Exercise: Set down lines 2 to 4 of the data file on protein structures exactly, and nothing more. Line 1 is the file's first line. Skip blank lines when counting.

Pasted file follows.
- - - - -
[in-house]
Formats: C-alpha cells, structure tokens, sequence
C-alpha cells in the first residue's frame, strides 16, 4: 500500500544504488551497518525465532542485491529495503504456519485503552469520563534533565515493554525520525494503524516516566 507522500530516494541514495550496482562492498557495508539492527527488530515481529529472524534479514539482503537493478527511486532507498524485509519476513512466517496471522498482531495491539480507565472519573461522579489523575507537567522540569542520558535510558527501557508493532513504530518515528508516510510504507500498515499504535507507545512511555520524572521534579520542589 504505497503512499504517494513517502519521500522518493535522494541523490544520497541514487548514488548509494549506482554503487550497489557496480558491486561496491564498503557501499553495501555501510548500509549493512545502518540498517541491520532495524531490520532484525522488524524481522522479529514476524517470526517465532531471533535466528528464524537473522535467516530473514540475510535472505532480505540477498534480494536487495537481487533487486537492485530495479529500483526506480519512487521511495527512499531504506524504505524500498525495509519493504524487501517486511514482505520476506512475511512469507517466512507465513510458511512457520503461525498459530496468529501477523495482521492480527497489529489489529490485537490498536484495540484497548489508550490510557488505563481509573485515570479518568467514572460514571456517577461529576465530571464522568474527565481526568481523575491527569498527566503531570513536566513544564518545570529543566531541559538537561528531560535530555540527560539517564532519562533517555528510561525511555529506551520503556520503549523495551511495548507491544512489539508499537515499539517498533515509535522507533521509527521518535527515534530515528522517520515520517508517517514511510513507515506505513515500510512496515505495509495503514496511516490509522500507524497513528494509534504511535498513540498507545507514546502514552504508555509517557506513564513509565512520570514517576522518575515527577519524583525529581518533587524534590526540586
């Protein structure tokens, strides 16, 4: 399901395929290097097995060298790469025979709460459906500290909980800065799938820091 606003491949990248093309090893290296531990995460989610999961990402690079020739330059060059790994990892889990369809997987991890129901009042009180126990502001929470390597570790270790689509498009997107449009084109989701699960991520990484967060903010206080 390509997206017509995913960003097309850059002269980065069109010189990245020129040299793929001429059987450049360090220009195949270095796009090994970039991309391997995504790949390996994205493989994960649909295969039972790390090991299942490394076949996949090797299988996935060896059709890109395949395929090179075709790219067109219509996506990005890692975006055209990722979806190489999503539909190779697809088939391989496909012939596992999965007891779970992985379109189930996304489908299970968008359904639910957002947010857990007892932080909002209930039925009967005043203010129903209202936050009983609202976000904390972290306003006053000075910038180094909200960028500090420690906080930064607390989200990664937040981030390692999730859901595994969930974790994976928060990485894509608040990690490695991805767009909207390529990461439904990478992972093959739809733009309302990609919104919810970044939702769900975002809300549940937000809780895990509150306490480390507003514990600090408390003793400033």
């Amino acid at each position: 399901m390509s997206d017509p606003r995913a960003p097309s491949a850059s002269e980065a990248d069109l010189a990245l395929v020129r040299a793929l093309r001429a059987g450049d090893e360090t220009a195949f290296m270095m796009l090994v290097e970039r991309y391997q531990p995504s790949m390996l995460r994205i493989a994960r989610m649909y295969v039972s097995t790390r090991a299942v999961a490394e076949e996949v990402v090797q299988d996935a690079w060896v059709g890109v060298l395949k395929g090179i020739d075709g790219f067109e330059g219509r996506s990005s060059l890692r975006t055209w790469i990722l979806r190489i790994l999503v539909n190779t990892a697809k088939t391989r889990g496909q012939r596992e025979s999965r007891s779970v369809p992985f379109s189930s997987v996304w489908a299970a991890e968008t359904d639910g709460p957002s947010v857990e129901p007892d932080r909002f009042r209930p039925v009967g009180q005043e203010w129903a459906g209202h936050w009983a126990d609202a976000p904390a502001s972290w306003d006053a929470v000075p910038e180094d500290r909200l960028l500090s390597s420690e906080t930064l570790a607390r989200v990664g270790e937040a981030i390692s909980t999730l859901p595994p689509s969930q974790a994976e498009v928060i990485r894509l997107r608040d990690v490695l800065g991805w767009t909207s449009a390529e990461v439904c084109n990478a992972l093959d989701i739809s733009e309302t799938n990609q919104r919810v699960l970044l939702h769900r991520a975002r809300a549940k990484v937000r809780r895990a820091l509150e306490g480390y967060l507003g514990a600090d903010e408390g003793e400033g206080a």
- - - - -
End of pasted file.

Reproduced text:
Formats: C-alpha cells, structure tokens, sequence
C-alpha cells in the first residue's frame, strides 16, 4: 500500500544504488551497518525465532542485491529495503504456519485503552469520563534533565515493554525520525494503524516516566 507522500530516494541514495550496482562492498557495508539492527527488530515481529529472524534479514539482503537493478527511486532507498524485509519476513512466517496471522498482531495491539480507565472519573461522579489523575507537567522540569542520558535510558527501557508493532513504530518515528508516510510504507500498515499504535507507545512511555520524572521534579520542589 504505497503512499504517494513517502519521500522518493535522494541523490544520497541514487548514488548509494549506482554503487550497489557496480558491486561496491564498503557501499553495501555501510548500509549493512545502518540498517541491520532495524531490520532484525522488524524481522522479529514476524517470526517465532531471533535466528528464524537473522535467516530473514540475510535472505532480505540477498534480494536487495537481487533487486537492485530495479529500483526506480519512487521511495527512499531504506524504505524500498525495509519493504524487501517486511514482505520476506512475511512469507517466512507465513510458511512457520503461525498459530496468529501477523495482521492480527497489529489489529490485537490498536484495540484497548489508550490510557488505563481509573485515570479518568467514572460514571456517577461529576465530571464522568474527565481526568481523575491527569498527566503531570513536566513544564518545570529543566531541559538537561528531560535530555540527560539517564532519562533517555528510561525511555529506551520503556520503549523495551511495548507491544512489539508499537515499539517498533515509535522507533521509527521518535527515534530515528522517520515520517508517517514511510513507515506505513515500510512496515505495509495503514496511516490509522500507524497513528494509534504511535498513540498507545507514546502514552504508555509517557506513564513509565512520570514517576522518575515527577519524583525529581518533587524534590526540586
């Protein structure tokens, strides 16, 4: 399901395929290097097995060298790469025979709460459906500290909980800065799938820091 606003491949990248093309090893290296531990995460989610999961990402690079020739330059060059790994990892889990369809997987991890129901009042009180126990502001929470390597570790270790689509498009997107449009084109989701699960991520990484967060903010206080 390509997206017509995913960003097309850059002269980065069109010189990245020129040299793929001429059987450049360090220009195949270095796009090994970039991309391997995504790949390996994205493989994960649909295969039972790390090991299942490394076949996949090797299988996935060896059709890109395949395929090179075709790219067109219509996506990005890692975006055209990722979806190489999503539909190779697809088939391989496909012939596992999965007891779970992985379109189930996304489908299970968008359904639910957002947010857990007892932080909002209930039925009967005043203010129903209202936050009983609202976000904390972290306003006053000075910038180094909200960028500090420690906080930064607390989200990664937040981030390692999730859901595994969930974790994976928060990485894509608040990690490695991805767009909207390529990461439904990478992972093959739809733009309302990609919104919810970044939702769900975002809300549940937000809780895990509150306490480390507003514990600090408390003793400033």